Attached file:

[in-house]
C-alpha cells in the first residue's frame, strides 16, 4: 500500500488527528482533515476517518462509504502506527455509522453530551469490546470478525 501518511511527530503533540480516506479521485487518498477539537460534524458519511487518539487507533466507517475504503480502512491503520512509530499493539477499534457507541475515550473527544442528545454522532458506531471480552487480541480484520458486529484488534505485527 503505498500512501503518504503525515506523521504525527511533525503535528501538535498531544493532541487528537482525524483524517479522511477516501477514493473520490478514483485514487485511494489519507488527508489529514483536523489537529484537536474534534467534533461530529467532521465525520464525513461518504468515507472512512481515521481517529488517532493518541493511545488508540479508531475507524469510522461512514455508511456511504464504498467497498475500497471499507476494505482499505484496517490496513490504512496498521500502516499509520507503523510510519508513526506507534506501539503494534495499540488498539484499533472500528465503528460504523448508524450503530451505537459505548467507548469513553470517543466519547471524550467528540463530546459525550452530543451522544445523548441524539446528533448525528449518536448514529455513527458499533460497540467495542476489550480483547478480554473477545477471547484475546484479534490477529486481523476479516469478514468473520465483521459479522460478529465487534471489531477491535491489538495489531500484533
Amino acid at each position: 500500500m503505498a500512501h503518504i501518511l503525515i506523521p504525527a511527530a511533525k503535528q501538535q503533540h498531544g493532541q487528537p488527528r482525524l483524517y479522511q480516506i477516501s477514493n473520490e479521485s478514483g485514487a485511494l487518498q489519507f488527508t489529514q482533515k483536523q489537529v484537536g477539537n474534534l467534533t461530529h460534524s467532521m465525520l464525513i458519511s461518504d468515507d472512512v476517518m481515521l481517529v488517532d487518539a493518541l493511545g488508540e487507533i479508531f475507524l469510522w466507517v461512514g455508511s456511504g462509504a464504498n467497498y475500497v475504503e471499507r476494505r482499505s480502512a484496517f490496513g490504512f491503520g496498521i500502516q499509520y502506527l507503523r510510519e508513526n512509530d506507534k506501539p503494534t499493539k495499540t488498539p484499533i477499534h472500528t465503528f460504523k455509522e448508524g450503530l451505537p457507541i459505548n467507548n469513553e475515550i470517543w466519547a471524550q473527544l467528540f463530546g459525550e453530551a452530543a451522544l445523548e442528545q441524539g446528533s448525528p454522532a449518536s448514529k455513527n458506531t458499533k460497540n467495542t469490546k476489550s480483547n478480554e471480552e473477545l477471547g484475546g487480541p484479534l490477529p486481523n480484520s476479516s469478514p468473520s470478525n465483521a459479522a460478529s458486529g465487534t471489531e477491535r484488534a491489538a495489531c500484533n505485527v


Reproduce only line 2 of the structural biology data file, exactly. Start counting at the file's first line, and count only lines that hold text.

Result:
C-alpha cells in the first residue's frame, strides 16, 4: 500500500488527528482533515476517518462509504502506527455509522453530551469490546470478525 501518511511527530503533540480516506479521485487518498477539537460534524458519511487518539487507533466507517475504503480502512491503520512509530499493539477499534457507541475515550473527544442528545454522532458506531471480552487480541480484520458486529484488534505485527 503505498500512501503518504503525515506523521504525527511533525503535528501538535498531544493532541487528537482525524483524517479522511477516501477514493473520490478514483485514487485511494489519507488527508489529514483536523489537529484537536474534534467534533461530529467532521465525520464525513461518504468515507472512512481515521481517529488517532493518541493511545488508540479508531475507524469510522461512514455508511456511504464504498467497498475500497471499507476494505482499505484496517490496513490504512496498521500502516499509520507503523510510519508513526506507534506501539503494534495499540488498539484499533472500528465503528460504523448508524450503530451505537459505548467507548469513553470517543466519547471524550467528540463530546459525550452530543451522544445523548441524539446528533448525528449518536448514529455513527458499533460497540467495542476489550480483547478480554473477545477471547484475546484479534490477529486481523476479516469478514468473520465483521459479522460478529465487534471489531477491535491489538495489531500484533